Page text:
In July, Mediapart began the publication of a series of investigative articles (see list, left) about the very close and longstanding links between Franco-Lebanese arms dealer Ziad Takieddine and the inner circle of advisors and aides surrounding Nicolas Sarkozy - before and after he became French president. Takieddine is a key witness in an ongoing French judicial probe into suspected illegal party financing through commissions paid in a major French weapons sale, and Mediapart's revelations raise disturbing questions about other deals he was involved in. In a brief interview with Mediapart in July, Takieddine declared: "I'm a clean man and you're dirty. You're one of the filthy who are most productive in the muck." Here, Mediapart Editor-in-Chief Edwy Plenel sets out the key issues exposed by the investigations, and argues why an unprecedented chain of high-level corruption is strangling France's institutions.
Mediapart's series of revelations about arms dealer Ziad Takieddine, based on exclusive documents, unveil the truth about Nicolas Sarkozy's presidency. It is a dirty truth.
The central theme of the documents that we began publishing in early July is that of money made in the dark from arms sales. The documents in our possession expose a system in which financial gain is the only motivation, and it is made to the detriment of the laws of the land and public morals.
Such practices, and the temptation to engage in them, have always existed. The political-financial scandals of the presidencies of François Mitterrand (1981-1995) and Jacques Chirac (1995-2007) provide abundant proof of this. But never have they been established at the heart of power to such an extent, as attested by the central role played by Ziad Takieddine in the Sarkozy political machine and now revealed by Mediapart. Never before have they extended to the point of poisoning the pinnacle of the State, its rules of functioning, and its administrative procedures. In short, the Takieddine documents reveal the promotion of corruption at the heart of executive power in France.
With no other skill to offer than that of acting as an intermediary with authoritarian or dictatorial regimes which exchange business deals in return for diplomatic recognition, Mr. Takieddine has remained a member of Nicolas Sarkozy's inner circle since the period of 1994-1995. That was when he operated on the Pakistani contracts that lie at the heart of the scandal that has become known as the Karachi affair.
But the Franco-Lebanese businessman is more than a simple intermediary; he is also a secret advisor. He prepares confidential notes, plans secret strategies, takes part in meetings within government offices, offers political opinion and recommendations concerning international diplomacy, prepares meetings with foreign heads of state, organizes preparatory visits, translates highly sensitive documents from Arabic to French, acts as an unofficial go-between for official messages, and so on.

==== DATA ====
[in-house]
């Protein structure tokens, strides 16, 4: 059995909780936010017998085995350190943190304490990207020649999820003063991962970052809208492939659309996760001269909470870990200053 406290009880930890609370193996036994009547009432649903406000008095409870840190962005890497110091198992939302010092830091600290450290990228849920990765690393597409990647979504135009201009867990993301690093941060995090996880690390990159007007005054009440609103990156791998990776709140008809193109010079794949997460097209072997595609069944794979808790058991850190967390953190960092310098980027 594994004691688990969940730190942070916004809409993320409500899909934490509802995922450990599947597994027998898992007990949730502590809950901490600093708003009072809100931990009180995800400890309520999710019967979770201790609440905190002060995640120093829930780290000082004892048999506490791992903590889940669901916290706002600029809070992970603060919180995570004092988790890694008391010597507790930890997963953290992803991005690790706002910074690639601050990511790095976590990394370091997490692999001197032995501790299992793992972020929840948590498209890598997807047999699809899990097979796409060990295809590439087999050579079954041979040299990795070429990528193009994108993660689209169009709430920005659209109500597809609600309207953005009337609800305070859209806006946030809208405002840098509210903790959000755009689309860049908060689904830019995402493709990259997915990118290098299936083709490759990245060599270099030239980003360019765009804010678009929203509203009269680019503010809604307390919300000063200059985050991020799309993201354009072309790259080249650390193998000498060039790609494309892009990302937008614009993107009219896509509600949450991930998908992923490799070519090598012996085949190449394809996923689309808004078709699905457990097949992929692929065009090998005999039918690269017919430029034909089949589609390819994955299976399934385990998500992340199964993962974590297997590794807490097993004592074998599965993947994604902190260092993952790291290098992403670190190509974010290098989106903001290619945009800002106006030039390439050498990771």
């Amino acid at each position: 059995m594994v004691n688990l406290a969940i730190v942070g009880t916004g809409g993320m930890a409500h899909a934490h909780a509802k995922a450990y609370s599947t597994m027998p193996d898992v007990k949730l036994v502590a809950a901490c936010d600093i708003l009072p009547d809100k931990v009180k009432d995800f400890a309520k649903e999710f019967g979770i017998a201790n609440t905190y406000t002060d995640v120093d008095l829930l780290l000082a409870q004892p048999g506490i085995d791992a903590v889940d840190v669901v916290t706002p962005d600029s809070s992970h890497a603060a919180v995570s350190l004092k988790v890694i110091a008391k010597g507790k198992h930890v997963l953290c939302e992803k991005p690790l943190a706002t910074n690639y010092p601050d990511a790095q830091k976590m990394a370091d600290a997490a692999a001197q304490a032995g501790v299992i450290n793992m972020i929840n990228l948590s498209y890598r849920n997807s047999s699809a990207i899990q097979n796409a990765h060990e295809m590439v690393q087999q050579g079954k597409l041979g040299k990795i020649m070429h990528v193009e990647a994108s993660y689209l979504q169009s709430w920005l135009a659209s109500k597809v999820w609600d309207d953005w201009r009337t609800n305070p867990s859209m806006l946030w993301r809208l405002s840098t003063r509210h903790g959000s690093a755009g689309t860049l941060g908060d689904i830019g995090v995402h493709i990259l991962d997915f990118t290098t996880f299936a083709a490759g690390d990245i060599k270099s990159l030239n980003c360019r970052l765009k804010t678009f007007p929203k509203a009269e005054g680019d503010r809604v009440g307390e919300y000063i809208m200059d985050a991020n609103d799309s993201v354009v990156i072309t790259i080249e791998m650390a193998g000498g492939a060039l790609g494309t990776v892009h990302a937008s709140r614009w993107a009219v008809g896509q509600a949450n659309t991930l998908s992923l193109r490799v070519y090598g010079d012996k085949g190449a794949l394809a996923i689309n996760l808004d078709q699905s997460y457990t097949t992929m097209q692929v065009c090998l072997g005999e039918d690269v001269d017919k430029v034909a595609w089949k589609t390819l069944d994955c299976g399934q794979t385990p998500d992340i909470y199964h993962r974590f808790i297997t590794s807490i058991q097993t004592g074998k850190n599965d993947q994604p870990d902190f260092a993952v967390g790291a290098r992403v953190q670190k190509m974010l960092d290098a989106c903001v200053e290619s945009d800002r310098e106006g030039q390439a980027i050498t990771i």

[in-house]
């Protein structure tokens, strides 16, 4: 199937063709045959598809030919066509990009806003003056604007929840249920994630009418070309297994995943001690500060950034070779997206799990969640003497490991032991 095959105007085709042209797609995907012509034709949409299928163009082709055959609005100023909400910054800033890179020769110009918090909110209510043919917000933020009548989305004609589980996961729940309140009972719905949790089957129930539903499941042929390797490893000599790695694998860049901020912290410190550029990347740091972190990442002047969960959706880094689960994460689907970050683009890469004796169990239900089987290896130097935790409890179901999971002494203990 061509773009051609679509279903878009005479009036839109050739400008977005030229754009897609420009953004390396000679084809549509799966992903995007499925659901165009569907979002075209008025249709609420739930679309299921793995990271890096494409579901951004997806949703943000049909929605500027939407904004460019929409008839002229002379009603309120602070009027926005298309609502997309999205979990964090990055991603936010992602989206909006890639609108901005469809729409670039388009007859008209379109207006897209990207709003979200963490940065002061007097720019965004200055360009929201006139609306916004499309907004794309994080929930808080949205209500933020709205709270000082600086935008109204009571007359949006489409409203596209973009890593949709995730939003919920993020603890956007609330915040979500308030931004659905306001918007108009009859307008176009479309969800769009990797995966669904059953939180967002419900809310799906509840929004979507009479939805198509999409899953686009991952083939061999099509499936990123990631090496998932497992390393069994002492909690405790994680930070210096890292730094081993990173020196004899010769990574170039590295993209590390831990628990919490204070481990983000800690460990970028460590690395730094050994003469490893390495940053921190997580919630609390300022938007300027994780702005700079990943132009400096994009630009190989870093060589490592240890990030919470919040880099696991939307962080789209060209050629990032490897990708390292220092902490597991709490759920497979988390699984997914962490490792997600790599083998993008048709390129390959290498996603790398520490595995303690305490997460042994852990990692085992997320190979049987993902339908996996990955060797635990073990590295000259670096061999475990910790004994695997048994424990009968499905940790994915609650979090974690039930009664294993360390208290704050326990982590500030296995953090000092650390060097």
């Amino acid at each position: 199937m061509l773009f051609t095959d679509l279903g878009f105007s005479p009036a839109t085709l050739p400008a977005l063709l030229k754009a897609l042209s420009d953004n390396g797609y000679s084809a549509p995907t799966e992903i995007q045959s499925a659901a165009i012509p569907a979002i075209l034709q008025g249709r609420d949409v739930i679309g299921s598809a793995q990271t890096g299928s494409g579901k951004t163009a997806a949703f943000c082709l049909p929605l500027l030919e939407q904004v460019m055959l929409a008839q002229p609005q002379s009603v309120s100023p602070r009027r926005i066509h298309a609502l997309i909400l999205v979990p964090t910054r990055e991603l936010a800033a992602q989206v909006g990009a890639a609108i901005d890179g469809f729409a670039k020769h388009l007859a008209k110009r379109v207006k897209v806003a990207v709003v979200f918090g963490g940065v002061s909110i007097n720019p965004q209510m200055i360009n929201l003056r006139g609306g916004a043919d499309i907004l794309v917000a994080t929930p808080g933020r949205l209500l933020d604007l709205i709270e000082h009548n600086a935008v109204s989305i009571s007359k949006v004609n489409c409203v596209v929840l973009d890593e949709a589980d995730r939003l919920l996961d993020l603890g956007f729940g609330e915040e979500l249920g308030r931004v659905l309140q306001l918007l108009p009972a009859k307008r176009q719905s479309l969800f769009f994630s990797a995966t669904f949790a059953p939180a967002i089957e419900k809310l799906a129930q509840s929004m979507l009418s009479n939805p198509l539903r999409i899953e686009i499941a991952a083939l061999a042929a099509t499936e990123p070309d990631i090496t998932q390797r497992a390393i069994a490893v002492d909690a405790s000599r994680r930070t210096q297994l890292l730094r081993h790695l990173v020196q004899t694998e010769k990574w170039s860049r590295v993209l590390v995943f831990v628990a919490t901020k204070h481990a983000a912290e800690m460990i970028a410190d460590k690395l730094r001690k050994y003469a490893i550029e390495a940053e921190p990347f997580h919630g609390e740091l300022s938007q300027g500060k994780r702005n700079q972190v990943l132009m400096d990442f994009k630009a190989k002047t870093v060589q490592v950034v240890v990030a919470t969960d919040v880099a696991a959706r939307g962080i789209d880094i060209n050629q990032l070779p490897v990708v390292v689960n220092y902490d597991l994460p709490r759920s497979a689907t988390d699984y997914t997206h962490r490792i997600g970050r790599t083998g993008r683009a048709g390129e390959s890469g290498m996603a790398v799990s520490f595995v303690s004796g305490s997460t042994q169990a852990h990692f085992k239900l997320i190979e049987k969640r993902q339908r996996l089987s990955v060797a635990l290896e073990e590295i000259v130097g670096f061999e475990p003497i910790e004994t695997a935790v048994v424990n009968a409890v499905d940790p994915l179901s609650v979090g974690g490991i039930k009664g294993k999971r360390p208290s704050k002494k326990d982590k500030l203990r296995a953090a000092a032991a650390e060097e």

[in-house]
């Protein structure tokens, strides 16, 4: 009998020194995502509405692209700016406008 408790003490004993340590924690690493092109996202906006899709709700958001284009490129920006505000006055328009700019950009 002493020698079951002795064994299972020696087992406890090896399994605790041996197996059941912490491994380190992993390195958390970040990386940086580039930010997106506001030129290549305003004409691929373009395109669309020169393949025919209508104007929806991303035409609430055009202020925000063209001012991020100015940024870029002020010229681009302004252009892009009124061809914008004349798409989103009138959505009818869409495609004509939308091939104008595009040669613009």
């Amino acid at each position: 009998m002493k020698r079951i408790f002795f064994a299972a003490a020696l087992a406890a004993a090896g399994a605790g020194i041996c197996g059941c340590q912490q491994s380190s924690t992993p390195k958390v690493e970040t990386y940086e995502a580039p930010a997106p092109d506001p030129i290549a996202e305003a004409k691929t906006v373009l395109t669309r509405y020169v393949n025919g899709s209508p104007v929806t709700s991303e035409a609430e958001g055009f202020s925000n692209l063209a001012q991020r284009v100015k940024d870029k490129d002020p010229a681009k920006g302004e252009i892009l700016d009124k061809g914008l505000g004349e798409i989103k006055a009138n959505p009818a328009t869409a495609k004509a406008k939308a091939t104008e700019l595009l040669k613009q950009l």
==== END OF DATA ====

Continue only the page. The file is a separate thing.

Since Nicolas Sarkozy's return to the international stage in 2002, the activities of this arms dealing intermediary made him a constant and a key player in the Sarkozy camp, whether that be when the latter was interior minister, or after he became president of France in 2007. That role was played out via Nicolas Sarkozy's principal administrative aide, Claude Guéant, the current French interior minister who was previously Mr. Sarkozy's irreplaceable ministerial principal private secretary and later his chief-of-staff of the presidential office.
As revealed by Mediapart since July, after his initial dealings with Pakistan, Mr. Takieddine turned his attentions to Saudi Arabia, then Libya, and Syria, and to his native country, the Lebanon. In each case, what was involved was the promotion of an accommodating, if not complicit, French foreign policy towards undemocratic regimes, many of which are now shaken by the movement of popular revolt that has become known as the Arab Spring. Among these regimes were notably the vilest of them all, those of Syria and Libya. But above all, in every case, what was at stake was the obtaining, or attempt to obtain, arms or oil contracts with which Mr. Takieddine was guaranteed significant enrichment through commissions which ended up paid in tax havens.
Clearly, Ziad Takieddine's role was not limited, as it initially appeared to be, to the Karachi affair alone. The financial aspects of the sale of three French Agosta-class submarines to Pakistan, the departure point of the Karachi scandal, are now - following Mediapart's revelations in the case - the object of a judicial investigation. Mr. Takieddine was imposed as an intermediary in that 1994 deal by the government of then-French Prime Minister Edouard Balladur.
Takieddine was made an intermediary with a view to the financing of Balladur's presidential election campaign in 1995, with a flow of commission payments that were fed through a front company which was set up under the supervision of Nicolas Sarkozy, who was then budget minister. Mr. Takieddine has been involved in every similar operation attempted since 2002 by Mr. Sarkozy's entourage. The documents obtained by Mediapart prove that all of these were for the same end; secret financing, with the aim of maintaining an enduring period at the height of political power - which would in turn guarantee the protection and continuation of these illicit practices.